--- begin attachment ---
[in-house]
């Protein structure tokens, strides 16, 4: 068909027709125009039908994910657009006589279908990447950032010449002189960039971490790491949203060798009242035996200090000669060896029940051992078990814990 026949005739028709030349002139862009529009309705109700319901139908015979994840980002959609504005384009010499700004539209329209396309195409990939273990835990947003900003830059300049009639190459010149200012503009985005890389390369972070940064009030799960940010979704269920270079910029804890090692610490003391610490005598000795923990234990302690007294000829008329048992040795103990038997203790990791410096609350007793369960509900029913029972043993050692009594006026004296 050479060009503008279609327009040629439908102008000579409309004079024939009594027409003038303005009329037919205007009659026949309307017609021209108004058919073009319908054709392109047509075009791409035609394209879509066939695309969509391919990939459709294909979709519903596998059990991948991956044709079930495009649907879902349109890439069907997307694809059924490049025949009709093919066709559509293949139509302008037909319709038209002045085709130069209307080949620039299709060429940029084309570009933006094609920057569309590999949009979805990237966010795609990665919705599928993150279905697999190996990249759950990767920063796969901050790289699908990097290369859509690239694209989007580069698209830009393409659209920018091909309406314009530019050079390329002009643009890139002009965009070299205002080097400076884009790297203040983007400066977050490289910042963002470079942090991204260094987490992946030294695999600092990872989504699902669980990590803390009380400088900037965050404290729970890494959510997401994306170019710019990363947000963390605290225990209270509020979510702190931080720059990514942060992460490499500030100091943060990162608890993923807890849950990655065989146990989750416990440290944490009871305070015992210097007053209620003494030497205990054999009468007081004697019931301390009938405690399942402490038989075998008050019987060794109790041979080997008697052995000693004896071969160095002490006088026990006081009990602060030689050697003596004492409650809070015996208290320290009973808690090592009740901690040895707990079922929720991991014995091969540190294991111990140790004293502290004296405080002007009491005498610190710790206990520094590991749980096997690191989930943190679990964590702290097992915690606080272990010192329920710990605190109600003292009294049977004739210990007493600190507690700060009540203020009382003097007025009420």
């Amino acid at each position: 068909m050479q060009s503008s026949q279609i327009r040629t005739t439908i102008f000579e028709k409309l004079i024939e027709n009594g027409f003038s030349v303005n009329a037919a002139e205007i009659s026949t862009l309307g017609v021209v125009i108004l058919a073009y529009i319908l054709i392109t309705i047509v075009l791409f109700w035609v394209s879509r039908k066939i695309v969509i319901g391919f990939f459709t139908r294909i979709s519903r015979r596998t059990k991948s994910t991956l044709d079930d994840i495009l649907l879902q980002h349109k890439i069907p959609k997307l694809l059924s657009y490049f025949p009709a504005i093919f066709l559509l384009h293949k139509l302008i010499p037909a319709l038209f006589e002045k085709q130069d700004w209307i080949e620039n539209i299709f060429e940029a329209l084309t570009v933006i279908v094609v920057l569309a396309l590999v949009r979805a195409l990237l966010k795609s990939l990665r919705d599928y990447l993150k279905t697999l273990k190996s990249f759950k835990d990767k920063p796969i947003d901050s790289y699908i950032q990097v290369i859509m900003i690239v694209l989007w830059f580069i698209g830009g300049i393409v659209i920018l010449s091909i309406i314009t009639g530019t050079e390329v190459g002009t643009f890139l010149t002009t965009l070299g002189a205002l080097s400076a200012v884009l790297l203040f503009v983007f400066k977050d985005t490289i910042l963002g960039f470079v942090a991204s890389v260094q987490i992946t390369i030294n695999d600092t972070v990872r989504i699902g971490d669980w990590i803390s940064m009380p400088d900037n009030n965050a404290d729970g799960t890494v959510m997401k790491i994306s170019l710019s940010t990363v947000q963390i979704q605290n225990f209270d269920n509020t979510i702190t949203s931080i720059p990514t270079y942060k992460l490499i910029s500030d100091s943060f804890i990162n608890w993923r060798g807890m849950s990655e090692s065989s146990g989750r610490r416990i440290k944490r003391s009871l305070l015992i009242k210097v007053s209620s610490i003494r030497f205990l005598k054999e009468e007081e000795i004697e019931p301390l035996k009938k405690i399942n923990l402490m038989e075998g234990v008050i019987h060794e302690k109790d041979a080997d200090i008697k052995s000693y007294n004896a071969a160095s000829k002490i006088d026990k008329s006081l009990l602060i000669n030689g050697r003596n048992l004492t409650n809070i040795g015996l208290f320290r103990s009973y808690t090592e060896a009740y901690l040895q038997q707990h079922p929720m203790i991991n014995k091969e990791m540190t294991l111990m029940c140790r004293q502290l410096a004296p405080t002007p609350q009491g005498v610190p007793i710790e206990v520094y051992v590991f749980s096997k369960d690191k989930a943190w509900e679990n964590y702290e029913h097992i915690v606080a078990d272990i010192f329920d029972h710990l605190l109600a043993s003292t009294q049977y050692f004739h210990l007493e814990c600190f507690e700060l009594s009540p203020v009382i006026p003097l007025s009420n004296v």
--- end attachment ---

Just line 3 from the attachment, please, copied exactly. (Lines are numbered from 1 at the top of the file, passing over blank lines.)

């Amino acid at each position: 068909m050479q060009s503008s026949q279609i327009r040629t005739t439908i102008f000579e028709k409309l004079i024939e027709n009594g027409f003038s030349v303005n009329a037919a002139e205007i009659s026949t862009l309307g017609v021209v125009i108004l058919a073009y529009i319908l054709i392109t309705i047509v075009l791409f109700w035609v394209s879509r039908k066939i695309v969509i319901g391919f990939f459709t139908r294909i979709s519903r015979r596998t059990k991948s994910t991956l044709d079930d994840i495009l649907l879902q980002h349109k890439i069907p959609k997307l694809l059924s657009y490049f025949p009709a504005i093919f066709l559509l384009h293949k139509l302008i010499p037909a319709l038209f006589e002045k085709q130069d700004w209307i080949e620039n539209i299709f060429e940029a329209l084309t570009v933006i279908v094609v920057l569309a396309l590999v949009r979805a195409l990237l966010k795609s990939l990665r919705d599928y990447l993150k279905t697999l273990k190996s990249f759950k835990d990767k920063p796969i947003d901050s790289y699908i950032q990097v290369i859509m900003i690239v694209l989007w830059f580069i698209g830009g300049i393409v659209i920018l010449s091909i309406i314009t009639g530019t050079e390329v190459g002009t643009f890139l010149t002009t965009l070299g002189a205002l080097s400076a200012v884009l790297l203040f503009v983007f400066k977050d985005t490289i910042l963002g960039f470079v942090a991204s890389v260094q987490i992946t390369i030294n695999d600092t972070v990872r989504i699902g971490d669980w990590i803390s940064m009380p400088d900037n009030n965050a404290d729970g799960t890494v959510m997401k790491i994306s170019l710019s940010t990363v947000q963390i979704q605290n225990f209270d269920n509020t979510i702190t949203s931080i720059p990514t270079y942060k992460l490499i910029s500030d100091s943060f804890i990162n608890w993923r060798g807890m849950s990655e090692s065989s146990g989750r610490r416990i440290k944490r003391s009871l305070l015992i009242k210097v007053s209620s610490i003494r030497f205990l005598k054999e009468e007081e000795i004697e019931p301390l035996k009938k405690i399942n923990l402490m038989e075998g234990v008050i019987h060794e302690k109790d041979a080997d200090i008697k052995s000693y007294n004896a071969a160095s000829k002490i006088d026990k008329s006081l009990l602060i000669n030689g050697r003596n048992l004492t409650n809070i040795g015996l208290f320290r103990s009973y808690t090592e060896a009740y901690l040895q038997q707990h079922p929720m203790i991991n014995k091969e990791m540190t294991l111990m029940c140790r004293q502290l410096a004296p405080t002007p609350q009491g005498v610190p007793i710790e206990v520094y051992v590991f749980s096997k369960d690191k989930a943190w509900e679990n964590y702290e029913h097992i915690v606080a078990d272990i010192f329920d029972h710990l605190l109600a043993s003292t009294q049977y050692f004739h210990l007493e814990c600190f507690e700060l009594s009540p203020v009382i006026p003097l007025s009420n004296v």